Yesterday, President Obama unveiled his plan to offer eligible college students two years of community college for free. More information about the America's College Promise proposal will be revealed today, alongside an American Technical Training Fund proposal, which would expand technical training programs that meet employer's needs and prepare more Americans for higher paying jobs. Here's what we know about the plan right now.
  • PayScale's Weekly VIP Blog Roundup: Make Big Changes, Forget About Self-Sufficiency, and Stay on the Boss's Good Side
    New year, same old career? If you ever needed proof that January 1 is just a day on the calendar, the week after the holidays might provide it. But just because the beginning of a new year isn't automatically a new start at work, doesn't mean that you can't use the fresh page in your planner to inspire you to make changes, large and small, that can make 2015 the best year of your career so far.
  • BLS Jobs Report: 252,000 Jobs Added, But Wages Remain Soft
    This morning's release from the Labor Department showed an increase of 252,000 jobs, beating economists' expectations of 240,000 added jobs, and a decline in the unemployment rate from 5.8 percent in November to 5.6 percent in December. This is the lowest unemployment rate since June, 2008. In addition, last month's blockbuster report was revised upward from 321,000 jobs to 353,000 jobs. Wages, however, actually declined slightly from last month.
  • 5 Tips for Coping With an Unhappy Co-worker
    Everyone has a bad day once in a while, and offering support to co-workers is the kind approach in these instances. However, sometimes a colleague is chronically unhappy, spreading gloom day after day. Maybe they complain a lot -- about work, their personal life, or both. Perhaps it's just the way they sulk around the office, or it's the miserable countenance they wear every time you're in a meeting together. No matter how the condition manifests itself, working with someone who is persistently unhappy can be a real drag, to say the least.
  • Ban the Box: What You Need to Know About Your Employment Rights and Criminal Convictions
    Whether you are applying to serve fast food, work on a construction site, style hair, teach, or be a tattoo artist, almost all job applications have had one thing in common for years. They ask the question, "Have you ever been convicted of a crime?" And whether your answer is yes because of a silly trespassing charge you picked up as the result of a childhood prank or your answer is yes because you spent serious time in prison at some point in your past, the result has historically been the same. Either you tell the truth and you don't get the job because you have a conviction, or you lie and you run the risk of ultimately being fired when your employer does a background check. Either way, for generations you have had no recourse. However, in some parts of the country this is changing as various states and municipalities enact "Ban the Box" legislation.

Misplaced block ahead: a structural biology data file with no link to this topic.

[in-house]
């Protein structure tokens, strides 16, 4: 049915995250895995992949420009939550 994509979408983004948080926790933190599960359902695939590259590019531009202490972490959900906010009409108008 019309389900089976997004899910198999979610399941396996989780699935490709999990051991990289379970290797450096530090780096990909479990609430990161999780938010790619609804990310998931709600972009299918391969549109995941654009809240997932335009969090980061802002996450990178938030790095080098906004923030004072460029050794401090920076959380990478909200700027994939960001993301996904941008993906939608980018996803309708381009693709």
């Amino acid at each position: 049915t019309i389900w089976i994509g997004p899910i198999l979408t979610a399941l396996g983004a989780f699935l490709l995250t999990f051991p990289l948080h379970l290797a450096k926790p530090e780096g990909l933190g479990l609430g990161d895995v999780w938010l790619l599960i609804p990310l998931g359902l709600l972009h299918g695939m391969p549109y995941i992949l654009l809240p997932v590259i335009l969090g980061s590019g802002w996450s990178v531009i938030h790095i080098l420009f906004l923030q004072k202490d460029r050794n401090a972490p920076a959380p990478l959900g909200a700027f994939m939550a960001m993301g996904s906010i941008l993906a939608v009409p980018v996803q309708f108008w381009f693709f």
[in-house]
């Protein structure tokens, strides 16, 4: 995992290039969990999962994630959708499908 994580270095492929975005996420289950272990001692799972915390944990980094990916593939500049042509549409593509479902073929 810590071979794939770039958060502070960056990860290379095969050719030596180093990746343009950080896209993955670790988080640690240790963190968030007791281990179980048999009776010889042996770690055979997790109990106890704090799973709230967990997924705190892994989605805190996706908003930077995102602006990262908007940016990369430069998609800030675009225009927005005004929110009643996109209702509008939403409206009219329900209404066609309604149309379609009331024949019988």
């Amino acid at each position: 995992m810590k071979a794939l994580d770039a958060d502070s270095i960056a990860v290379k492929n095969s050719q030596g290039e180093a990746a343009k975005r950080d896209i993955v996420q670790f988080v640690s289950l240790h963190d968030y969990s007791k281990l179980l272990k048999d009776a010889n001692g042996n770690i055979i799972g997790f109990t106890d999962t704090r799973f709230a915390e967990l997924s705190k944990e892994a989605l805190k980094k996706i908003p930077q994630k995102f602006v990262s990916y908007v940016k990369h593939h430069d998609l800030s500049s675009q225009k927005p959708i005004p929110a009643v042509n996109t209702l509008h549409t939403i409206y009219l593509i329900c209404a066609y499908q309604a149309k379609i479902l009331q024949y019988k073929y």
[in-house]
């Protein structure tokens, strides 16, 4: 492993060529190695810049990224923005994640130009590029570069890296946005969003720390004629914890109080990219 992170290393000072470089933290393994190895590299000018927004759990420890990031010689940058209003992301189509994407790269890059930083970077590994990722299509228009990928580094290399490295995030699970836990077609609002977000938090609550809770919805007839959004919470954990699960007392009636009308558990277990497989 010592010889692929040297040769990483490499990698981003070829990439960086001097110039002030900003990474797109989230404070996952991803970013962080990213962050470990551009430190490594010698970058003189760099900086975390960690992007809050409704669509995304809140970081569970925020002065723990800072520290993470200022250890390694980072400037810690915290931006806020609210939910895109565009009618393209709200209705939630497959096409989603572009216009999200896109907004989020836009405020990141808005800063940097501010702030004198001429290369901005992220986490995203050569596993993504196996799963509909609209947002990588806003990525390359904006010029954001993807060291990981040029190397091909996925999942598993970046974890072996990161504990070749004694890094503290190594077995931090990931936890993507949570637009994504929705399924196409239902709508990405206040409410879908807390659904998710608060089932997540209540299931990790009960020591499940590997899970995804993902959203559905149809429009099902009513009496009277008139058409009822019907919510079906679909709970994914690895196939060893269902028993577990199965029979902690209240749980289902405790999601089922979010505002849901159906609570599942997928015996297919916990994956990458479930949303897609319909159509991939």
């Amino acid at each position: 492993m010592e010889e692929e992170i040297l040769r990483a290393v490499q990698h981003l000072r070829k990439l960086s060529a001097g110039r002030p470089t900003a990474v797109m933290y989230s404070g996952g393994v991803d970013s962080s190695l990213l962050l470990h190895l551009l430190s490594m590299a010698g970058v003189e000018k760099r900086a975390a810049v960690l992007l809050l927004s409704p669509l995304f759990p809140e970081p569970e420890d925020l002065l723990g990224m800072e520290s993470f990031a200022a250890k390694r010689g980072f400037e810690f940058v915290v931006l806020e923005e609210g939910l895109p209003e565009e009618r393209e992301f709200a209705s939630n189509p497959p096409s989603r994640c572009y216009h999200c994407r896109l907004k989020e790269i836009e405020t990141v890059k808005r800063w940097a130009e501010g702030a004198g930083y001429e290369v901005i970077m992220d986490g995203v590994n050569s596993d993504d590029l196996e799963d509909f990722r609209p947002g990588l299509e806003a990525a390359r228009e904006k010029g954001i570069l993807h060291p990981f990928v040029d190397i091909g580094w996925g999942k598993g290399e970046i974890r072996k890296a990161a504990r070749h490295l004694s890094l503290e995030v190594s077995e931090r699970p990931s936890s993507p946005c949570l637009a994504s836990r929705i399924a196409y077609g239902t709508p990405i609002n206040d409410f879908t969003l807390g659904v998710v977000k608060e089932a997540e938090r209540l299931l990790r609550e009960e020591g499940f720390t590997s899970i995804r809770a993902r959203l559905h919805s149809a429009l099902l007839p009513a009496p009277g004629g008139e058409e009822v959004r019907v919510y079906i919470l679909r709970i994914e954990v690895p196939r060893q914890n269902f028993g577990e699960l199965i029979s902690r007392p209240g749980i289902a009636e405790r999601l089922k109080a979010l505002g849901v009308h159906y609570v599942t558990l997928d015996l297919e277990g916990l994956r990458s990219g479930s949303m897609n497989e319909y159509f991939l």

• The Case for Taking a Real Lunch Break
    In a work-obsessed culture, it can seem important to get the job done, and done quickly, even if it that often means putting deadlines ahead of health and happiness. If there's any free time, a concept that might seem strange to many working professionals, it's spent in assessing possible project areas to increase revenue and improve the profitability of the company. But just because corporate culture doesn't place a value on lunch breaks, doesn't mean that it's good for productivity to skip them. If taking lunch does not figure anywhere in your priority list, maybe it is time to take another look at your planner.
  • Do These 7 Things on LinkedIn and Get Hired in 3 Months, Says LinkedIn [infographic]
    LinkedIn published an infographic outlining a study they conducted on 4,000 job seekers who were able to land a job within three months of applying by doing a few simple things on the social network. We're here to walk you through some of those steps so, you too, can be like the cool kids -- or, at least the ones that land jobs in three months.
  • How to Negotiate a Raise in 2015
    Why is it so scary to ask for what you deserve, especially when it involves a dollar amount? For one thing, we live in a society where talking about money is considered tacky, as is blowing your own horn. To get the salary that's appropriate for our experience, skills, and capabilities, you need to get comfortable doing both. PayScale's Salary Negotiation Guide helps you feel more secure asking for a raise or establishing your starting pay by breaking the process into three parts: research, strategy, and negotiating.
  • 5 Ways to Get Organized and Prep for Your Best Year Yet
    Now that the holiday craze has died down and it's back to reality, it's time to get serious about what lies ahead for 2015. Before you dive headfirst into your new year's resolutions list (which you dusted off from last year), we've compiled a list that will help you get your life and career on track for the coming year.
  • Choice Blindness: You Really Don't Know What You Are Doing
    When we make decisions at work, we are often asked to explain or defend our choices before and even after they have been put into effect. Studies show that people often are not aware of their choices after they have made them, and this "choice blindness" may have serious effects upon their behavior at work.